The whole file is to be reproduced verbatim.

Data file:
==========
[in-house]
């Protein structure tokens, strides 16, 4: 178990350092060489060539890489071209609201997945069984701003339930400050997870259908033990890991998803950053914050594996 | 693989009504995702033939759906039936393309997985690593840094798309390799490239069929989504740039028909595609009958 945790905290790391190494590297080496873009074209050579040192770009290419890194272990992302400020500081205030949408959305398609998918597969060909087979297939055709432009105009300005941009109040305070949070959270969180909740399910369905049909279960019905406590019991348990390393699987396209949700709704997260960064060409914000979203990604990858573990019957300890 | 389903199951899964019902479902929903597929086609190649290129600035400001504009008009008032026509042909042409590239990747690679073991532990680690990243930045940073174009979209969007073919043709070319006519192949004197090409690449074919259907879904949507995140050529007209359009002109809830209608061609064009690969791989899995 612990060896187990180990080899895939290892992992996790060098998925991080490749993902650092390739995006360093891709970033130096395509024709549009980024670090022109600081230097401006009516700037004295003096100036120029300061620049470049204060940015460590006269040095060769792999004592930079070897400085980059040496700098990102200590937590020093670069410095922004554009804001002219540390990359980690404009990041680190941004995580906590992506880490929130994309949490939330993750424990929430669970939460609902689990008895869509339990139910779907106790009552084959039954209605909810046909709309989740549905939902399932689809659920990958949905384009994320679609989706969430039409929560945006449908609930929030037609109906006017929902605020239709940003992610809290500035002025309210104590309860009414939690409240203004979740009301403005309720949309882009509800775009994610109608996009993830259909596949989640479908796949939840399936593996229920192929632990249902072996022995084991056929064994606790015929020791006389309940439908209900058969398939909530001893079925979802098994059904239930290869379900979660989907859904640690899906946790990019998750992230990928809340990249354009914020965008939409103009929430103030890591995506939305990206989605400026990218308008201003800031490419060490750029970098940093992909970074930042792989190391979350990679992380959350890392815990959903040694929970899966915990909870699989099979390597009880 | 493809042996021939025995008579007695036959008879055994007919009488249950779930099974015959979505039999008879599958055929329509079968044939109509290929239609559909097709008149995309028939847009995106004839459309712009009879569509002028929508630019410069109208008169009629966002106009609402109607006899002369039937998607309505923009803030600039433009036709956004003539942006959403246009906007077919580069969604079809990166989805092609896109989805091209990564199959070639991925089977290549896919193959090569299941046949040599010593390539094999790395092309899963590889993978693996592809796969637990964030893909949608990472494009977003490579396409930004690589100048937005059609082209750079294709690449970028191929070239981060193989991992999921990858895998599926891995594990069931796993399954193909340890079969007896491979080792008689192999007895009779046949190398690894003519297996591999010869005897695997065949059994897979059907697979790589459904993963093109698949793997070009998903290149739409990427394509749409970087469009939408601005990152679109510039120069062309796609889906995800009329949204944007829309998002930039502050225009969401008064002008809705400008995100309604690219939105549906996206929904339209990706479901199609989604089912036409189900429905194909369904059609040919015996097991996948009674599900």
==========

[in-house]
């Protein structure tokens, strides 16, 4: 178990350092060489060539890489071209609201997945069984701003339930400050997870259908033990890991998803950053914050594996 | 693989009504995702033939759906039936393309997985690593840094798309390799490239069929989504740039028909595609009958 945790905290790391190494590297080496873009074209050579040192770009290419890194272990992302400020500081205030949408959305398609998918597969060909087979297939055709432009105009300005941009109040305070949070959270969180909740399910369905049909279960019905406590019991348990390393699987396209949700709704997260960064060409914000979203990604990858573990019957300890 | 389903199951899964019902479902929903597929086609190649290129600035400001504009008009008032026509042909042409590239990747690679073991532990680690990243930045940073174009979209969007073919043709070319006519192949004197090409690449074919259907879904949507995140050529007209359009002109809830209608061609064009690969791989899995 612990060896187990180990080899895939290892992992996790060098998925991080490749993902650092390739995006360093891709970033130096395509024709549009980024670090022109600081230097401006009516700037004295003096100036120029300061620049470049204060940015460590006269040095060769792999004592930079070897400085980059040496700098990102200590937590020093670069410095922004554009804001002219540390990359980690404009990041680190941004995580906590992506880490929130994309949490939330993750424990929430669970939460609902689990008895869509339990139910779907106790009552084959039954209605909810046909709309989740549905939902399932689809659920990958949905384009994320679609989706969430039409929560945006449908609930929030037609109906006017929902605020239709940003992610809290500035002025309210104590309860009414939690409240203004979740009301403005309720949309882009509800775009994610109608996009993830259909596949989640479908796949939840399936593996229920192929632990249902072996022995084991056929064994606790015929020791006389309940439908209900058969398939909530001893079925979802098994059904239930290869379900979660989907859904640690899906946790990019998750992230990928809340990249354009914020965008939409103009929430103030890591995506939305990206989605400026990218308008201003800031490419060490750029970098940093992909970074930042792989190391979350990679992380959350890392815990959903040694929970899966915990909870699989099979390597009880 | 493809042996021939025995008579007695036959008879055994007919009488249950779930099974015959979505039999008879599958055929329509079968044939109509290929239609559909097709008149995309028939847009995106004839459309712009009879569509002028929508630019410069109208008169009629966002106009609402109607006899002369039937998607309505923009803030600039433009036709956004003539942006959403246009906007077919580069969604079809990166989805092609896109989805091209990564199959070639991925089977290549896919193959090569299941046949040599010593390539094999790395092309899963590889993978693996592809796969637990964030893909949608990472494009977003490579396409930004690589100048937005059609082209750079294709690449970028191929070239981060193989991992999921990858895998599926891995594990069931796993399954193909340890079969007896491979080792008689192999007895009779046949190398690894003519297996591999010869005897695997065949059994897979059907697979790589459904993963093109698949793997070009998903290149739409990427394509749409970087469009939408601005990152679109510039120069062309796609889906995800009329949204944007829309998002930039502050225009969401008064002008809705400008995100309604690219939105549906996206929904339209990706479901199609989604089912036409189900429905194909369904059609040919015996097991996948009674599900």